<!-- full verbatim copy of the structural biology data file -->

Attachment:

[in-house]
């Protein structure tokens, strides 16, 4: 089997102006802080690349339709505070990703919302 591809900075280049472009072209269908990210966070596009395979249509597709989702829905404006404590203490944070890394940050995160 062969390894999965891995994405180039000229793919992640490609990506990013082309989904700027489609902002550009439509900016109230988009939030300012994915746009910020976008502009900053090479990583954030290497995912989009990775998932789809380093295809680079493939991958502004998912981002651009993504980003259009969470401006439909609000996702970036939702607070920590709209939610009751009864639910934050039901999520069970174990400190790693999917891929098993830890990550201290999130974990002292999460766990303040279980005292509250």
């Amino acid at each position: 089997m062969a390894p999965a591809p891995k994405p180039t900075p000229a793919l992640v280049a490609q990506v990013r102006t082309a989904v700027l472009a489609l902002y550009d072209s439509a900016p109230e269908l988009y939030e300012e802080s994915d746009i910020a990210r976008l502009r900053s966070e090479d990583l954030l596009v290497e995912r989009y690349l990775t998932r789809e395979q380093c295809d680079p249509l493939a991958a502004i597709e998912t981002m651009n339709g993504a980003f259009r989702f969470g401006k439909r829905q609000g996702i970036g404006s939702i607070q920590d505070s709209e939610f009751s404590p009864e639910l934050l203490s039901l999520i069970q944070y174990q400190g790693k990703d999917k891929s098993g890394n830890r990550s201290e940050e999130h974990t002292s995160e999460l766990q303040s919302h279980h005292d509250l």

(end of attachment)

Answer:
[in-house]
């Protein structure tokens, strides 16, 4: 089997102006802080690349339709505070990703919302 591809900075280049472009072209269908990210966070596009395979249509597709989702829905404006404590203490944070890394940050995160 062969390894999965891995994405180039000229793919992640490609990506990013082309989904700027489609902002550009439509900016109230988009939030300012994915746009910020976008502009900053090479990583954030290497995912989009990775998932789809380093295809680079493939991958502004998912981002651009993504980003259009969470401006439909609000996702970036939702607070920590709209939610009751009864639910934050039901999520069970174990400190790693999917891929098993830890990550201290999130974990002292999460766990303040279980005292509250």
């Amino acid at each position: 089997m062969a390894p999965a591809p891995k994405p180039t900075p000229a793919l992640v280049a490609q990506v990013r102006t082309a989904v700027l472009a489609l902002y550009d072209s439509a900016p109230e269908l988009y939030e300012e802080s994915d746009i910020a990210r976008l502009r900053s966070e090479d990583l954030l596009v290497e995912r989009y690349l990775t998932r789809e395979q380093c295809d680079p249509l493939a991958a502004i597709e998912t981002m651009n339709g993504a980003f259009r989702f969470g401006k439909r829905q609000g996702i970036g404006s939702i607070q920590d505070s709209e939610f009751s404590p009864e639910l934050l203490s039901l999520i069970q944070y174990q400190g790693k990703d999917k891929s098993g890394n830890r990550s201290e940050e999130h974990t002292s995160e999460l766990q303040s919302h279980h005292d509250l």